Former MP Todd Russell (who is aboriginal himself) would be the most likely candidate for the Liberals, he's said he's going to take a few days to make a decision. Russell was generally well liked from what I understand (his losing 38.1% of the vote would be enough to get you elected in a lot of other ridings) and was close with Justin Trudeau when they served together as MP's, so the nomination would probably be his for the taking. If Russell takes a pass, the other name I've seen tossed about on Twitter is Liberal MHA and former leader Yvonne Jones, who represents the Southeastern portion of Labrador. Jones has a strong local base in her Liberal stronghold riding, never winning less than 56% of the vote, and that was as an independent candidate. Even in the 2007 Danny Williams landslide, Jones won 73% of the vote, and in the last election won 71%.

I briefly mentioned the NDP, who would hope to play spoiler and potentially come up the middle. The NDP has never won the seat federally, although they have posted respectable results historically, and have twice won the Labrador West seat provincially (they also won the poll covering most of western Labrador in the 2011 federal election). New polls show the NDP leading the PC's in popular support province wide, although support for the NDP outside Western Labrador tends to be concentracted in the St. John's and Avalon area. The newest poll shows them nearly 50% of the vote in this area, compared to 32% in the rest of the province. The size and remoteness of Labrador is problem in terms of polling, however, as Labrador has only 6% of the population of the province, and thus only 6% of the survey results were from the province. I won't claim enough about Newfoundland politics to know who the NDP candidate might be, with 2011 and 2006 candidate Jake Larkin being the most obvious choice. Former Labrador West NDP MHA Randy Collins spent 21 months in jail for fraud, so I'm willing to cross him off the list, as well as the previous NDP MHA Peter Fenwick, who ran for the Canadian Alliance in 2000. 2011 Labrador West provincial candidate Tom Harris perhaps?

Timing will also be an issue. Assuming Denis Coderre resigns as MP for Bourassa to focus on a bid for Montreal mayor, Harper would probably call both by-elections at the same time. It makes sense tactically for the Conservatives to do so anyway, they are an afterthought in Bourassa, so they could throw everything at Labrador (assuming they want to), while the Liberals and NDP would have to focus on both, with the Liberals in particular wanting to hold on to Bourassa from the NDP or Bloc (whose leader, Daniel Paille is seatless), while the NDP would dearly like to mount serious offensive campaigns in both ridings.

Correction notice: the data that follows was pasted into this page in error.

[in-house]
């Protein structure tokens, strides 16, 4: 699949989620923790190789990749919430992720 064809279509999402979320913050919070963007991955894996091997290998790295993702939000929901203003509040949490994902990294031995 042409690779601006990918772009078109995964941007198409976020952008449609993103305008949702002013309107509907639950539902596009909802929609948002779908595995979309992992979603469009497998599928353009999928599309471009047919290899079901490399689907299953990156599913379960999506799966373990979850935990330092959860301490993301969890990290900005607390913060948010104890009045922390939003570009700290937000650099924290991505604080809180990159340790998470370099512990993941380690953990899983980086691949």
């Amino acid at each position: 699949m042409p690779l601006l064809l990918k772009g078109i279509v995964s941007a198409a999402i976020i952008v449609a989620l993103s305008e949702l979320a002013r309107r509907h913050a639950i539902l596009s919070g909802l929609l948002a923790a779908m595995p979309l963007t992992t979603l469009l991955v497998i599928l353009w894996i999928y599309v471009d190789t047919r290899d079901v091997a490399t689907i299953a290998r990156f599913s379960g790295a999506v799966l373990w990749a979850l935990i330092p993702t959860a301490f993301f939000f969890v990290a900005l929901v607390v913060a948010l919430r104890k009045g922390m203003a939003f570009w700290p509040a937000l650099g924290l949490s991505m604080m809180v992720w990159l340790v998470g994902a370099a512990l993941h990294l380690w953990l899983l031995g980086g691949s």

On the whole, I think the Liberals have the best shot of winning the riding back, assuming they get an A list candidate in either Russell or Jones although realistically any of the 3 parties has a shot. What kind of support Penashue gets from party central will be an interesting question, the Conservatives obviously would prefer to keep the seat, but given the circumstances of Penashue's resignation and new campaign, I can't imagine they want to get many media photos of Penashue with visiting Ministers.

1 comment:

Jordan said...

Jones will be the fronrunner in this race, but her win isn't a guarantee. The current Deputy Mayor of Happy Valley-Goose Bay may run for the NDP. She ran in the 2011 provincial election and had a very respectable showing. HVGP is the largest community in Labrador with Labrador West being the largest region, if she can win those areas Jones could be at risk.

As well Penashue may not be that unpopular, he's helped push through Muskrat Fall, has gotten money for roads, and internet upgrades. A three way split could be possible and Penashue, or the other two, could take it by a few votes.